How Is Virginia Doing?
It's the busy vacation season, but I hope you will take the opportunity to review a new report from the Chesapeake Bay Foundation and the Choose Clean Water Coalition. The report examines the progress Virginia and the other Bay states have made—and not made—toward restoring the Chesapeake Bay and its local streams and rivers.
Our latest investigative report shows Virginia is progressing, but still needs to improve in key Bay restoration areas..
Virginia fared well in our report, showing good progress on five of eight important milestone goals the state set for itself to accomplish during 2012-13. But the report also shows the state is lagging behind on three key goals and needs to make changes if it wants to stay on track to meet its Bay clean-up commitments.
Recall that in 2010, the U.S. Environmental Protection Agency (EPA), Virginia, and the other Bay jurisdictions established science-based limits, or caps, for the Bay's most serious pollutants–nitrogen, phosphorus, and sediment. Virginia and the other Bay states then created state-specific plans to reduce their share of the pollution. Together the pollution limits and the state plans are known as the Chesapeake Clean Water Blueprint.
To ensure the Blueprint is more than a piece of paper, the states committed to setting two-year interim goals called milestones. The milestones are specific, on-the-ground actions that the states pledge to take every two years to keep Bay restoration moving forward. Just as importantly, the milestones require regular, two-year progress reports to inform the public about what has been accomplished—or what has not—to meet the milestone goals. In that way, the milestones provide a crucial checkup by identifying successes and troubleshooting shortfalls.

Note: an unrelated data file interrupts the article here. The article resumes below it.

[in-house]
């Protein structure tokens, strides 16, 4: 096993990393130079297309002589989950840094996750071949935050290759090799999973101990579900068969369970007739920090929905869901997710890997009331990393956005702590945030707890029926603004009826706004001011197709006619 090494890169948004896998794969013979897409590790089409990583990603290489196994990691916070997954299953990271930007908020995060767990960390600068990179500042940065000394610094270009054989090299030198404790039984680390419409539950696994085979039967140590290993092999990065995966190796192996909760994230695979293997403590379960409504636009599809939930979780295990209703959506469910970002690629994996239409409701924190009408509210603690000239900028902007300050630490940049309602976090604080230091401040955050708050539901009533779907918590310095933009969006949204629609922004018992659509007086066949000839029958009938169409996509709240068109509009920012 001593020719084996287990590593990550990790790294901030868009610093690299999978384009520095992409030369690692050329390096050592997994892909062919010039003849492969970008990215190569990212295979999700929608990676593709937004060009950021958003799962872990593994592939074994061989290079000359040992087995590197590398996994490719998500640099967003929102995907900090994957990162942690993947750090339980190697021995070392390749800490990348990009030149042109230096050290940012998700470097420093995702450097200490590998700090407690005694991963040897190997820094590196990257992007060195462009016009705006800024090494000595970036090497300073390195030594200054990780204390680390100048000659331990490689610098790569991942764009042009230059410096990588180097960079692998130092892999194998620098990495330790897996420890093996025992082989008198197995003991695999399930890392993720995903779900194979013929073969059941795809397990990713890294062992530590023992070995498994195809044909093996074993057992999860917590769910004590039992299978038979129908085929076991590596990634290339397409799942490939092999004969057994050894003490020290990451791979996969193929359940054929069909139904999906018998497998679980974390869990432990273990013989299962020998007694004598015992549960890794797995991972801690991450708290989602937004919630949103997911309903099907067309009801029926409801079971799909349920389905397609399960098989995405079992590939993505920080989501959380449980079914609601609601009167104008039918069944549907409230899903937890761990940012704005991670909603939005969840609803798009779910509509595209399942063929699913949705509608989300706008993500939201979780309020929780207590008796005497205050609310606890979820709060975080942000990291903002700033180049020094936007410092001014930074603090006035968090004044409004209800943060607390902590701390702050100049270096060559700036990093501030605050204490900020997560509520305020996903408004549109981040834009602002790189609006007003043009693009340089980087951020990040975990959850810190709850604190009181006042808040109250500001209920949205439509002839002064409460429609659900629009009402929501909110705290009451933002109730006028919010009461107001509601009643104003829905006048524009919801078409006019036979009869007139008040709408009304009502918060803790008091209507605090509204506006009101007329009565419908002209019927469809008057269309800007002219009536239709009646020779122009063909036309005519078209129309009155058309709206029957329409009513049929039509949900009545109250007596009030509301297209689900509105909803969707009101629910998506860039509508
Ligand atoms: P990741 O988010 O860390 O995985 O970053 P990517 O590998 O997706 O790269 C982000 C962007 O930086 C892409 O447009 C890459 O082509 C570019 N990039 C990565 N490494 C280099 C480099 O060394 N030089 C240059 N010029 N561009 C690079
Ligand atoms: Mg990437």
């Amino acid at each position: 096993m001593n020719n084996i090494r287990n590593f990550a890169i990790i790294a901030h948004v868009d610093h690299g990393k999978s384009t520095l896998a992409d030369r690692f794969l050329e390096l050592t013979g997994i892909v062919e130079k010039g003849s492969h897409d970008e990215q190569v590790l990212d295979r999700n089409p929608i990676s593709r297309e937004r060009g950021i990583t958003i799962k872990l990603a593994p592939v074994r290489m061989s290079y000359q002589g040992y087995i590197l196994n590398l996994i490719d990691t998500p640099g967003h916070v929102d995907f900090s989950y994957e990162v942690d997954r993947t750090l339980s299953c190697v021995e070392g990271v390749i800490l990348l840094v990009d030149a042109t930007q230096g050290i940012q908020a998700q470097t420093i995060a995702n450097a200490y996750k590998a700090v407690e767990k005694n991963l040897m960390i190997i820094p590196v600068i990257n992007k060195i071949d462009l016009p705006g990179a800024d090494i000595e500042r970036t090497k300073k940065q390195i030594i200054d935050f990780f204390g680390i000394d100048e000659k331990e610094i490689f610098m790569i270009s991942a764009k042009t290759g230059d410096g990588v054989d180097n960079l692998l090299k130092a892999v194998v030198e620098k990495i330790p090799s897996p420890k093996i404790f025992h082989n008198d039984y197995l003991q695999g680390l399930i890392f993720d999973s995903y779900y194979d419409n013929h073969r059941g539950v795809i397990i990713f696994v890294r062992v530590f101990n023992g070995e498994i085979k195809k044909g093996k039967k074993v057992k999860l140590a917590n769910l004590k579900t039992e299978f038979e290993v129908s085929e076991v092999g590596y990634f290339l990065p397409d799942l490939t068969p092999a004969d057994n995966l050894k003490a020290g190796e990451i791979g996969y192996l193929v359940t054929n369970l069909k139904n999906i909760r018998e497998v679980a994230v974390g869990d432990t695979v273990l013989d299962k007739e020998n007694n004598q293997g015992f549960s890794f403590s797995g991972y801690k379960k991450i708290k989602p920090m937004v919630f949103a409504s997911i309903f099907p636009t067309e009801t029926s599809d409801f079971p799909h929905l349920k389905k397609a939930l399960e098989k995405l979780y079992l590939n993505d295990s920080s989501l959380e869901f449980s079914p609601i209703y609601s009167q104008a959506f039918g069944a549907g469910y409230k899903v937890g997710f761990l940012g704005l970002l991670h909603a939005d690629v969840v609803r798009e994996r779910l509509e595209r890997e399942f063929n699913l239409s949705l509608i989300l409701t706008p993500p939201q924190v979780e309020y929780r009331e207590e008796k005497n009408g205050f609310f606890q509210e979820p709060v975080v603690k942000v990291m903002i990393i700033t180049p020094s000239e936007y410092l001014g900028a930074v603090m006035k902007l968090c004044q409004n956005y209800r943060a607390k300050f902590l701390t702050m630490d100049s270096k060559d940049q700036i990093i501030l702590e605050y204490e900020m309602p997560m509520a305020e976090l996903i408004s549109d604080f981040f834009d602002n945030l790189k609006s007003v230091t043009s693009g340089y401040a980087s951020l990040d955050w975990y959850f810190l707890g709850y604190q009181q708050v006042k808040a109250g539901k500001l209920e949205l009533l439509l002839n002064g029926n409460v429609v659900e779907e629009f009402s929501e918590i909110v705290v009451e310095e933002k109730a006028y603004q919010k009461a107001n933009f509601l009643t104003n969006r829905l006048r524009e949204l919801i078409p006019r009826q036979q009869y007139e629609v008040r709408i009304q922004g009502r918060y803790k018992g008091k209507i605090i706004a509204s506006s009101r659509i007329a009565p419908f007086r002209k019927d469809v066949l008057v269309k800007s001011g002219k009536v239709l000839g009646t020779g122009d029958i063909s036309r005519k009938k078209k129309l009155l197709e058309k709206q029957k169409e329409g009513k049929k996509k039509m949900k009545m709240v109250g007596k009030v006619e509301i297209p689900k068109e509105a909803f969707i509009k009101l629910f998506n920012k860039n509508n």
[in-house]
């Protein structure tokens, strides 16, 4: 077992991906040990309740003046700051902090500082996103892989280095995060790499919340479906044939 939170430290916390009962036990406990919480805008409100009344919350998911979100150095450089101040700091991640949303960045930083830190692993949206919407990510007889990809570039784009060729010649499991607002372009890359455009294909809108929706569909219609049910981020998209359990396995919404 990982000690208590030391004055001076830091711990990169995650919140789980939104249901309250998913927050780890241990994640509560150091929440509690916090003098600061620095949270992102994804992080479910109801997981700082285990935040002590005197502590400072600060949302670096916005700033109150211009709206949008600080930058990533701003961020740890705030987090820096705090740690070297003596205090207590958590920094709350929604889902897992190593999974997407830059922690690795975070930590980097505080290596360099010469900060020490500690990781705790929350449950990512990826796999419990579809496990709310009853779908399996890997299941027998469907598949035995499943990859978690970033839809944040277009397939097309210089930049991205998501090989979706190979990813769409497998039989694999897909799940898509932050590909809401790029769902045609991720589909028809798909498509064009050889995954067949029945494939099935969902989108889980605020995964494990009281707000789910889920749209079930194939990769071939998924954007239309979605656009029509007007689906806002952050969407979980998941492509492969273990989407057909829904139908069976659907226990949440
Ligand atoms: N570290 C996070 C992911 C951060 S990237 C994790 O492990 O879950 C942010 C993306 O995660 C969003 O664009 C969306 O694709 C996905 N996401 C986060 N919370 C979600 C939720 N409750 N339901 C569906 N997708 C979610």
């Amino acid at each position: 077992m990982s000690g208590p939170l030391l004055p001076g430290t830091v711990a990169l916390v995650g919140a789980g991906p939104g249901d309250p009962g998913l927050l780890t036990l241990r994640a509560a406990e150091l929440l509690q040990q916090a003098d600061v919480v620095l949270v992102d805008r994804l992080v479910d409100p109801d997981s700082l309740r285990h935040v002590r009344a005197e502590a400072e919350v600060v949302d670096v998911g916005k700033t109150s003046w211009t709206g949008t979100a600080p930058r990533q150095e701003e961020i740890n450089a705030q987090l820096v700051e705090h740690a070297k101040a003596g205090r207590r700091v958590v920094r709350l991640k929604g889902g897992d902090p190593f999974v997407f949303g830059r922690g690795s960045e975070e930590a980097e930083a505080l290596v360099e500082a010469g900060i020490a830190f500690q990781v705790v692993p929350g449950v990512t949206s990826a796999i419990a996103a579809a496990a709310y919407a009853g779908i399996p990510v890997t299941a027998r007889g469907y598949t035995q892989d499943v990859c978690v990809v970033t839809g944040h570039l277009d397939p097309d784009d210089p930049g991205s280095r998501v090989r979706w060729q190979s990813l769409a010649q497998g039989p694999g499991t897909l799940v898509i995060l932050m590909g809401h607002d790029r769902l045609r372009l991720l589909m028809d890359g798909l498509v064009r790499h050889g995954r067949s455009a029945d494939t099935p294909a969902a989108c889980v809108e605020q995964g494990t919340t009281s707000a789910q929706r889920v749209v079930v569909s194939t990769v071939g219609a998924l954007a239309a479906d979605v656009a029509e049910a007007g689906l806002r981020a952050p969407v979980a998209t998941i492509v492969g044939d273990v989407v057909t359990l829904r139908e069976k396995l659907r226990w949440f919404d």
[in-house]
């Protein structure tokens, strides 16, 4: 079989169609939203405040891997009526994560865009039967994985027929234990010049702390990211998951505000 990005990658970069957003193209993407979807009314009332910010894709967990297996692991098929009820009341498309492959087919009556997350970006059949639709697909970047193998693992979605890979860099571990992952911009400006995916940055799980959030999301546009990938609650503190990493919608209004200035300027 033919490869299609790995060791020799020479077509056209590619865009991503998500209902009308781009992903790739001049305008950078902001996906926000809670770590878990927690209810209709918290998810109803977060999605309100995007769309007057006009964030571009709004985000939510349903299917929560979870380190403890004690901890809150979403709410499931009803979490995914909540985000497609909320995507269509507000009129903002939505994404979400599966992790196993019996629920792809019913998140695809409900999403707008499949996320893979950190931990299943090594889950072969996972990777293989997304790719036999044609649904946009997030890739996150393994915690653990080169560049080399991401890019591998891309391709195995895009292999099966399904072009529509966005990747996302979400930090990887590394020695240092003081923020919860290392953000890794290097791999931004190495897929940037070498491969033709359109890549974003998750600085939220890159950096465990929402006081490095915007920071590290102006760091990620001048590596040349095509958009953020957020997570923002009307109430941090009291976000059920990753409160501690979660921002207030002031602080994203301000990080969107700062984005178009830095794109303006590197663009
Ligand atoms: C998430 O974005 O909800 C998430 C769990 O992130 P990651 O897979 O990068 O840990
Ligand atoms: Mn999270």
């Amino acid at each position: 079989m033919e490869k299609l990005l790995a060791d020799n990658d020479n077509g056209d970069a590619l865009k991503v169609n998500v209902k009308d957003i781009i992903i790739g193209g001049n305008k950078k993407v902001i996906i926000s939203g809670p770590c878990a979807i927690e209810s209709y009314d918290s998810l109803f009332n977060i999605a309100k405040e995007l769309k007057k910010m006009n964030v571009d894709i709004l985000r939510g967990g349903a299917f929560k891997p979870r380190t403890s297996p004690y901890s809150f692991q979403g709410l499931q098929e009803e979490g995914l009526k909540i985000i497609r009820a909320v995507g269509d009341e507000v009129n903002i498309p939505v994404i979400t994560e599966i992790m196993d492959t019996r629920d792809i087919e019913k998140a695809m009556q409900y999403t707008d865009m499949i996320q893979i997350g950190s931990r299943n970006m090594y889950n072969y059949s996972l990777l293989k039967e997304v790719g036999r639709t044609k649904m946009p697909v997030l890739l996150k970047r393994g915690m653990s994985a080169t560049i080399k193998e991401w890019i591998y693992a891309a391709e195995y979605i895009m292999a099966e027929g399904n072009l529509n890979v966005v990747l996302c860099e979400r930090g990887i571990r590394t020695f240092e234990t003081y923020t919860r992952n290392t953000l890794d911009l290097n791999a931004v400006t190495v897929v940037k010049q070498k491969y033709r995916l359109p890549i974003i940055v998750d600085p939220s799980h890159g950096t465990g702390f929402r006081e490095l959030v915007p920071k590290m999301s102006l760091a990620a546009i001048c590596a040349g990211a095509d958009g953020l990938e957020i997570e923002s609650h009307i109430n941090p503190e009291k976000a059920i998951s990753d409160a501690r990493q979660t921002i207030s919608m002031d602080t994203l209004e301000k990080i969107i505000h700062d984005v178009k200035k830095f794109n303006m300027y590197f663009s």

How is Virginia doing on its milestone goals? The state is right on the mark in fencing livestock out of streams, planting forested buffers along stream banks, restoring urban streams, using retention ponds and other traditional tools to catch and hold stormwater runoff, and upgrading local sewage treatment plants to reduce pollution.
This success is not an accident. The progress on these five milestones demonstrates Virginia's ability to achieve clean water goals when there is state leadership and will to drive implementation.
But the report also reveals the state is lagging behind on three key areas: using newer, low-impact runoff infiltration practices to reduce polluted runoff in cities and towns; planting grass buffers along farm streams; and using farm conservation tillage. In each of these cases, there are opportunities to improve implementation. Virginia must adjust course and take appropriate actions to keep Bay restoration moving forward.
Already this summer we have seen beach closures and swimming bans in Virginia caused by contaminated water. Failure to act on the lessons learned from the milestone report will mean continued pollution, human health hazards, and lost jobs, all at huge cost to society.
I hope our report is helpful, and that you will share it with elected officials, candidates, family, and friends. Click here to share it with your state legislators now and urge them to keep Bay restoration on track.
Clean water must remain among Virginia's top priorities for the sake of the environment, public health, our economy, and our children's future.
Hampton Roads Director
Chesapeake Bay Foundation